The Taode jing and Zhuangzi were not interested in promoting specific moral virtues, and were critical of the idea of regulating society with standards of behavior. According to these texts, to emulate nature and "do without doing" (wei wu-wei), and to harmonize oneself with Tao, will lead naturally to behavior that is genuinely virtuous. "Drop humanity, abandon justice/ And the people will return to their natural affections" (Ch. 19).
Early Way of the Celestial Masters texts did not follow the Taode jing in rejecting Confucian virtues, but they did argue that an emphasis on the outward signs of moral behavior was incorrect. Instead they advocated "secret virtue," good works done secretly and known only to the gods. Nonetheless, the Celestial Masters movement in practice regulated morality in a variety of ways, including requiring followers to confess their wrong-doing and petition the heavenly authorities for forgiveness.
Early Celestial Masters priests recited the Taode jing regularly. A set of moral precepts was soon developed based on this text; these precepts also emphasized austerity and self-discipline. In the 4th century, a text appeared that designated 180 moral precepts, attributed to the deified Laozi. This was clearly inspired by the rules of the Buddhist community, which by then had established a significant presence in China. These 180 precepts included prohibitions against theft, adultery, killing, abortion, intoxication, and waste. They encouraged polite and mature behavior toward others, and also provided specific regulations regarding appropriate behavior within and outside of the community.
When the Lingbao scriptures appeared in the late 4th and early 5th centuries, they included a more developed moral component than was present in the Way of the Celestial Masters texts. Lingbao absorbed many elements of Buddhism, and the Lingbao sect adopted ten precepts, just as the Buddhists had ten precepts. Later the Celestial Masters movement also employed these precepts.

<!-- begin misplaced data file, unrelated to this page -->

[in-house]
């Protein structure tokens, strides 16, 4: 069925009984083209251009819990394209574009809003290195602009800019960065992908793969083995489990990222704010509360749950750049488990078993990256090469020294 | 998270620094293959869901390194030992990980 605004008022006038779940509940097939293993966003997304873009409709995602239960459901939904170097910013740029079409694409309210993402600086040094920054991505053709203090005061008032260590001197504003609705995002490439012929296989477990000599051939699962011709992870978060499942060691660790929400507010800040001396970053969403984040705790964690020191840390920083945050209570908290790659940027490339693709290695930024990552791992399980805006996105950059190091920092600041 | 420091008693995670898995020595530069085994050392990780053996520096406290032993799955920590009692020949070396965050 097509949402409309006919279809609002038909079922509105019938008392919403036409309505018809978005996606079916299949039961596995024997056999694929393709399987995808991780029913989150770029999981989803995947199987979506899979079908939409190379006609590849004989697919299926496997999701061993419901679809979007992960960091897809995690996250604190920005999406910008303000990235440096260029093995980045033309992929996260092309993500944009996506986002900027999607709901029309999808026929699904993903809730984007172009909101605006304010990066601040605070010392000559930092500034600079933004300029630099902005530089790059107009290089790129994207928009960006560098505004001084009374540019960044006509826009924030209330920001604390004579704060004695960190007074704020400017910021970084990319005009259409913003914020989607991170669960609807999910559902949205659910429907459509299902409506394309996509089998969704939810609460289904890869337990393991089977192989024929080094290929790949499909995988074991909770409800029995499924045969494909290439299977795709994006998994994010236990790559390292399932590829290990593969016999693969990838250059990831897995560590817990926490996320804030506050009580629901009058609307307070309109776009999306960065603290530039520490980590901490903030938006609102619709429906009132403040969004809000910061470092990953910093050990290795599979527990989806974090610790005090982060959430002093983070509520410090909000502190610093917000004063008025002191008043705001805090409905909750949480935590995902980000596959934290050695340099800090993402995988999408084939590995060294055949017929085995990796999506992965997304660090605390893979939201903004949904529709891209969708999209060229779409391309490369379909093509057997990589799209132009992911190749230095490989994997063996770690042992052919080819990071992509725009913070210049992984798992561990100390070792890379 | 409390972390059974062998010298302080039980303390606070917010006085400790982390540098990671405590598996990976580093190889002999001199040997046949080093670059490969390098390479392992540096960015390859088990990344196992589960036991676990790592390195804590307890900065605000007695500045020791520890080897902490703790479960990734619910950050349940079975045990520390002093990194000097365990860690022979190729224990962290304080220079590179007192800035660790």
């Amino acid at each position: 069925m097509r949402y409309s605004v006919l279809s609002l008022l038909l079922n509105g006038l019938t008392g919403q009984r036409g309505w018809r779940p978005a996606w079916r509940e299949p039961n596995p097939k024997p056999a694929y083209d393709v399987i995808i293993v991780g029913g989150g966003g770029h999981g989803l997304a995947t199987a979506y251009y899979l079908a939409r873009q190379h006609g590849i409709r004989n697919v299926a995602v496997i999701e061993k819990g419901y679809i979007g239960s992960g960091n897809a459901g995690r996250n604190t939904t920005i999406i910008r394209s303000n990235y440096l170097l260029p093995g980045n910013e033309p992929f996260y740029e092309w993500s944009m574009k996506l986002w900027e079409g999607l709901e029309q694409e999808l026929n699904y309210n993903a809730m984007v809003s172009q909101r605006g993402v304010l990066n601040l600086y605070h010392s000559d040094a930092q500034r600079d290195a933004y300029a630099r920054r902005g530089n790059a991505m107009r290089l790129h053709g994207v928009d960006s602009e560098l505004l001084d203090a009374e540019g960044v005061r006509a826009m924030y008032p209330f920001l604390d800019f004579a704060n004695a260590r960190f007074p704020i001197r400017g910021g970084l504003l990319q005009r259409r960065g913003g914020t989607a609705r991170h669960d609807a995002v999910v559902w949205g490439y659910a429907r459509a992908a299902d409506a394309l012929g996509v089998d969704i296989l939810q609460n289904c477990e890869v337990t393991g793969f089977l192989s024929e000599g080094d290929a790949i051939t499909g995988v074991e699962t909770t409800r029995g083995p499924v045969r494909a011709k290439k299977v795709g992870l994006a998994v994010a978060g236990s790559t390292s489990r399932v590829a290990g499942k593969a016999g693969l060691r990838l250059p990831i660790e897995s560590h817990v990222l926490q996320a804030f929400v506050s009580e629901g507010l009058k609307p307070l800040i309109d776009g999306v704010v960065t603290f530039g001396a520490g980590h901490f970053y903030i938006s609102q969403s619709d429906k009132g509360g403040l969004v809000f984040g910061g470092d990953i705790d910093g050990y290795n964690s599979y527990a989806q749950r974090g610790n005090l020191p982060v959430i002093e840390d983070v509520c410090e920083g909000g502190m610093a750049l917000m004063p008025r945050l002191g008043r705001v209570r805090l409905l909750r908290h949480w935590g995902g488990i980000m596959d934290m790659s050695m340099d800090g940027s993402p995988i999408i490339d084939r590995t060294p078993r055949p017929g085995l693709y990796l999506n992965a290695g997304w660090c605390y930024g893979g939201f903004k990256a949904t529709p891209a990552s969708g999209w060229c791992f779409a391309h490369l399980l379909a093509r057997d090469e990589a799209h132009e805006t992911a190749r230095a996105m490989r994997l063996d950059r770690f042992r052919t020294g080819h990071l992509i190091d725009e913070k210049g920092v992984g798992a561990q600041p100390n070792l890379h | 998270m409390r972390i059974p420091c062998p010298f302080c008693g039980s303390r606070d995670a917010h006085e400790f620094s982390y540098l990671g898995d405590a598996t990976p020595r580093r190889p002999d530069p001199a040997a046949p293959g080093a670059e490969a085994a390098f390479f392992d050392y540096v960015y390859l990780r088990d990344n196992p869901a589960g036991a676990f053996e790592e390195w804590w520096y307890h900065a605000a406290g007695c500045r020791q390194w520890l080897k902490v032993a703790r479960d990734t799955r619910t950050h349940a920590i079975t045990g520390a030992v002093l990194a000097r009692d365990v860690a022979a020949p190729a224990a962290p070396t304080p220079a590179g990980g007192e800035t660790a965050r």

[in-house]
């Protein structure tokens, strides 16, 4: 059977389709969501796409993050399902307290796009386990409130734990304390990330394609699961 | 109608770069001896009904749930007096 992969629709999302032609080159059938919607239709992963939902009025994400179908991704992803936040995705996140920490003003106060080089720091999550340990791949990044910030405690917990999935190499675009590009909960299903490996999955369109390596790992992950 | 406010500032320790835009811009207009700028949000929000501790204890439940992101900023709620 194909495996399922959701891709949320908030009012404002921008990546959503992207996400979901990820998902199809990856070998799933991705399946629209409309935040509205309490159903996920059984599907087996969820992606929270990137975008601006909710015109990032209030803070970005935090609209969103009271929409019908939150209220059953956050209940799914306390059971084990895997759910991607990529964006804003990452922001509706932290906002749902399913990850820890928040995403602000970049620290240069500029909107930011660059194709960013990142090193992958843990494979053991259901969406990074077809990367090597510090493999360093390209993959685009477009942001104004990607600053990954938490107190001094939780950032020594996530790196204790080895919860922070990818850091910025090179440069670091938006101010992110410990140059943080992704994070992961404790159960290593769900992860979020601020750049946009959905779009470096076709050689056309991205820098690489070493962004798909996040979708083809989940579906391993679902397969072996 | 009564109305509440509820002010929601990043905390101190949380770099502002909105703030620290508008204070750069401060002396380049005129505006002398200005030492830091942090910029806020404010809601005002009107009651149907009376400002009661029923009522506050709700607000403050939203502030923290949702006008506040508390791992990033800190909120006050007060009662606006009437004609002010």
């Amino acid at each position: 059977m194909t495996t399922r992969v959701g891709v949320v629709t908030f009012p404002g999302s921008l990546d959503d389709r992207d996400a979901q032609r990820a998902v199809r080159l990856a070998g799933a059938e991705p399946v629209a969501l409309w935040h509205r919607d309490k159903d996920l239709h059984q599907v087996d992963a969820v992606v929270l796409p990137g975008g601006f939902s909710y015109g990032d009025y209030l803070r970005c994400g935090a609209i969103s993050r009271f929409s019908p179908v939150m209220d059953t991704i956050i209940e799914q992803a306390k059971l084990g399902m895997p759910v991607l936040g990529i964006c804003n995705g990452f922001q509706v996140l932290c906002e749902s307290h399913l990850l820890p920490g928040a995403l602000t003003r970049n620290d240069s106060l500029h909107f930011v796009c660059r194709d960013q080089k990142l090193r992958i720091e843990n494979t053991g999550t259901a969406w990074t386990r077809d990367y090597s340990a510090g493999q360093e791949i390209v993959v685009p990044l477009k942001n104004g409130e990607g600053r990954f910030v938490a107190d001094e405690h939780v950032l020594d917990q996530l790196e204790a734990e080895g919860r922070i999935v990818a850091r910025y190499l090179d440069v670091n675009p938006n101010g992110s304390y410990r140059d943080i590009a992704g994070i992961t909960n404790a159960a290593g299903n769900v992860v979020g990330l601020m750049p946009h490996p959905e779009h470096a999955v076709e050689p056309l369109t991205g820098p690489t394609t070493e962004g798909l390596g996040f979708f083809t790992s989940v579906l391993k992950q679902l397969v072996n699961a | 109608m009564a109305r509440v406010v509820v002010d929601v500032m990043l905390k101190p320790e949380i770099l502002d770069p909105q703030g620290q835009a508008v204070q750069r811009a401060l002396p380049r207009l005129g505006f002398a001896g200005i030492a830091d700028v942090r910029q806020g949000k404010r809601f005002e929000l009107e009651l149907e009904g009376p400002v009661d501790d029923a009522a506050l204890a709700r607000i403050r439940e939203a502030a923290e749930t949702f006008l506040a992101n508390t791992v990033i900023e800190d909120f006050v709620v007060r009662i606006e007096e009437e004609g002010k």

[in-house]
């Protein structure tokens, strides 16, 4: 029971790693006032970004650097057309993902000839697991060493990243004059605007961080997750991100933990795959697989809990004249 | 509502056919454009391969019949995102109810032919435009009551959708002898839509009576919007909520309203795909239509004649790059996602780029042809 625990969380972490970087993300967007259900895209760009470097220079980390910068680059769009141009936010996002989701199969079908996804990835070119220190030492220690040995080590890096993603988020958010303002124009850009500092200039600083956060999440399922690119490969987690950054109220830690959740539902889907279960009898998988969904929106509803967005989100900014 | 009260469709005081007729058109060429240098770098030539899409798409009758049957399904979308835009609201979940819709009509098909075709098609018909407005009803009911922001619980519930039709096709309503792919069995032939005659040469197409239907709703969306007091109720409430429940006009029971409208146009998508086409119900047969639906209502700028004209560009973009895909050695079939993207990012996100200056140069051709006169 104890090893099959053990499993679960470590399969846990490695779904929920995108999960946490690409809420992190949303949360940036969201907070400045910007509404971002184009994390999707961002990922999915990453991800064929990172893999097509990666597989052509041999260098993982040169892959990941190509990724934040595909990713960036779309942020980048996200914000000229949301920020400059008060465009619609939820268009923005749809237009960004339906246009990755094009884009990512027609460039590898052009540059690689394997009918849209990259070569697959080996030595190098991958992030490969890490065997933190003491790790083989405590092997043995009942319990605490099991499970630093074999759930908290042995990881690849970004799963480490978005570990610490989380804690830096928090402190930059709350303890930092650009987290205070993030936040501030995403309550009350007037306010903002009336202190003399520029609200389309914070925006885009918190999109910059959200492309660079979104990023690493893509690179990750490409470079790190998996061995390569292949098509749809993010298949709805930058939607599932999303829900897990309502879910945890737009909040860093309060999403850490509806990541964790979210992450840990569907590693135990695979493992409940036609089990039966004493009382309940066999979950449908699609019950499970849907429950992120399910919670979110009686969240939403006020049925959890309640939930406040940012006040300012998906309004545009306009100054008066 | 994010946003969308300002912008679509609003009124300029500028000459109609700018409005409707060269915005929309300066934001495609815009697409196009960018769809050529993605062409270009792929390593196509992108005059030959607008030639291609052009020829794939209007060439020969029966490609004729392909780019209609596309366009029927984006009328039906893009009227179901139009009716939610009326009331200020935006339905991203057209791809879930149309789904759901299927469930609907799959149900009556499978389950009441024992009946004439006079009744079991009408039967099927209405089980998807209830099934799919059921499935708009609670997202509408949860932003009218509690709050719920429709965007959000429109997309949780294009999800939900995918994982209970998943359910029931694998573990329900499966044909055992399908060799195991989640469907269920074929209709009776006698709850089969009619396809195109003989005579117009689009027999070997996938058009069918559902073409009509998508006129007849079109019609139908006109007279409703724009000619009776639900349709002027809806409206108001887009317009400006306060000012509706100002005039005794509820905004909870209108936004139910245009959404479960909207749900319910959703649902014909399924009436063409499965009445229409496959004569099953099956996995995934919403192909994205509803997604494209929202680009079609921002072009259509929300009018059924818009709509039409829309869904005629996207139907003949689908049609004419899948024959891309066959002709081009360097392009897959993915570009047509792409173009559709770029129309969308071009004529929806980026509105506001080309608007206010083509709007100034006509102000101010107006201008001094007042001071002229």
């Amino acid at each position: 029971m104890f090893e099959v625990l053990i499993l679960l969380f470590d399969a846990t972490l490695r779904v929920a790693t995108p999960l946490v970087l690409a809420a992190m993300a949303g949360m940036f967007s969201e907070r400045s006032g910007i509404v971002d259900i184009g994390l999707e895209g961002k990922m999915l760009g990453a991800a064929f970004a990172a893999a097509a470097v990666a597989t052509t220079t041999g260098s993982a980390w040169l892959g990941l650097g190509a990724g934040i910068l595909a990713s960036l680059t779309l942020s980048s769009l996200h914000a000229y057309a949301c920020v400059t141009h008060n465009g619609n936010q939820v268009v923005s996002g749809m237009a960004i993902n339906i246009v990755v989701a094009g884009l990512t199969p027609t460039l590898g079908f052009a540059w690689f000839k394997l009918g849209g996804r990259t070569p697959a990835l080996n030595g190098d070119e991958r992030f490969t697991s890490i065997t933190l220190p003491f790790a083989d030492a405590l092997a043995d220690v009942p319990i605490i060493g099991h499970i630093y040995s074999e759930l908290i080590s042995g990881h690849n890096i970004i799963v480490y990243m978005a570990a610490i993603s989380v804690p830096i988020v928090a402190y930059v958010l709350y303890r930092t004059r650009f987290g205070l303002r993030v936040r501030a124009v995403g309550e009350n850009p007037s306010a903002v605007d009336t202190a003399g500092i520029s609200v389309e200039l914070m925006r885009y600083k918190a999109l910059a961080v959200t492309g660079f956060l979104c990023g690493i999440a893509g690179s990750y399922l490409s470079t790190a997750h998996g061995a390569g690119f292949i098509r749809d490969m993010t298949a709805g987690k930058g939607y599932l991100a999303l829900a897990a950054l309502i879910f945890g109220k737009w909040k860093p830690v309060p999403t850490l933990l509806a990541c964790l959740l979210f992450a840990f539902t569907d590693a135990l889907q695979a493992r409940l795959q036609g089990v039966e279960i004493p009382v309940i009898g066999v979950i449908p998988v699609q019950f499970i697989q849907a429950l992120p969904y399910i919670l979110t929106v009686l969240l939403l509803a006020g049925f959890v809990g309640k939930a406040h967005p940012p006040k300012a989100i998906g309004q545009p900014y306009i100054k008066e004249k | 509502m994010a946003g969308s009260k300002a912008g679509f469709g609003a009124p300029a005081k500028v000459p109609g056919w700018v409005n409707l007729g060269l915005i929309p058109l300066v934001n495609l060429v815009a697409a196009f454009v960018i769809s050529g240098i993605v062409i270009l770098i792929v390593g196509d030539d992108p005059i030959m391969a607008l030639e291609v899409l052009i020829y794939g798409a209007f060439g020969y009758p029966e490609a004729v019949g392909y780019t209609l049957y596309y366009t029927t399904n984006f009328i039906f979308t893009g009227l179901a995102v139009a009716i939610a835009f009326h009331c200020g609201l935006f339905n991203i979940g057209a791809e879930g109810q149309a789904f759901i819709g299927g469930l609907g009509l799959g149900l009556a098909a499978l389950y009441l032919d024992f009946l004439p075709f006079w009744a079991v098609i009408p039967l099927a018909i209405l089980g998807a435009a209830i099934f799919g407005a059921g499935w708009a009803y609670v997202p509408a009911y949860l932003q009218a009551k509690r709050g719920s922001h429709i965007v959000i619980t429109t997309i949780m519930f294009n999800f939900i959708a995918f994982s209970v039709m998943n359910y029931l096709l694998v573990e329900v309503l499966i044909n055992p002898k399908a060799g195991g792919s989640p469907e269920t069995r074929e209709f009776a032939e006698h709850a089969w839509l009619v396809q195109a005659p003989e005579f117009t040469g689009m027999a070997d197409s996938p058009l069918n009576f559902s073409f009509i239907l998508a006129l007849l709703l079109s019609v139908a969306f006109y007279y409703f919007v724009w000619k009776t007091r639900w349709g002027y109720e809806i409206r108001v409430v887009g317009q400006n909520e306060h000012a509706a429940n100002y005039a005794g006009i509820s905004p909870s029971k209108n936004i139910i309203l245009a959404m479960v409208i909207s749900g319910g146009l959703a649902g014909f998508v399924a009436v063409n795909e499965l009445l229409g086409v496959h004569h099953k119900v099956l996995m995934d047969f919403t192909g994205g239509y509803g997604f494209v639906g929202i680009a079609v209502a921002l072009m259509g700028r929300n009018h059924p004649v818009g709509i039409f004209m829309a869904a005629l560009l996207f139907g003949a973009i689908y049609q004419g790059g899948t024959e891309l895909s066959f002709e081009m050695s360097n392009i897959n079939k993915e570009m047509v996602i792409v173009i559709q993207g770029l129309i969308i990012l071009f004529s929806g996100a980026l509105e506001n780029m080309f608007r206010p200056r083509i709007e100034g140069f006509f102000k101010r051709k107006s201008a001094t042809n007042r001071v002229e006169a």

As in the case of Buddhism, when one was ordained, one vowed to follow these precepts, which included prohibitions against killing, stealing, lying, and intoxication. Notably, the precept against sexual misconduct in the five basic precepts of Buddhism was absent, replaced by a prohibition against immoral deeds and thoughts. Others among the ten were specifically Taoist in nature: to maintain harmony with one's family members, living and dead; to support acts of good toward others; to help the unfortunate; and to avoid thoughts of revenge. The tenth precept is an obvious borrowing from Mahayana Buddhism: not to expect to attain the Tao until all beings have done so.
During the Qing dynasty (1644-1911), neo-Confucian ethics were being promoted by the state. Morality books, which had existed for centuries, became quite popular during this time. In these books, Confucian ethics were combined with Taoist concepts of longevity and a divine bureaucracy, or with Buddhist notions of karma. Following this trend, Wang Kunyang (1622-1680), who was the abbot of the Quanzhen White Cloud Temple in Beijing, reorganized the Quanzhen precepts and ordination system to reflect the neo-Confucian ethical system.
Members of the lay population often did not identify with Confucianism, Taoism, or Buddhism to the exclusion of the others. While there were no radical differences in terms of moral expectations, there were structural differences between the three traditions. Confucianism focused on daily life, on home and family and work; Buddhism and Taoism had different pantheons of divine beings, different sacred texts, different rituals, and different concepts of the afterlife. The morality books provided ways of synthesizing the three traditions into an ethical system by which one might govern one's life.
1. How did piety evolve within Taoism?
2. Compare and contrast the Lingbao sect's ten precepts with those of the Buddhists.
3. Why could the Morality Books be considered a helpful starting point for interreligious dialogue?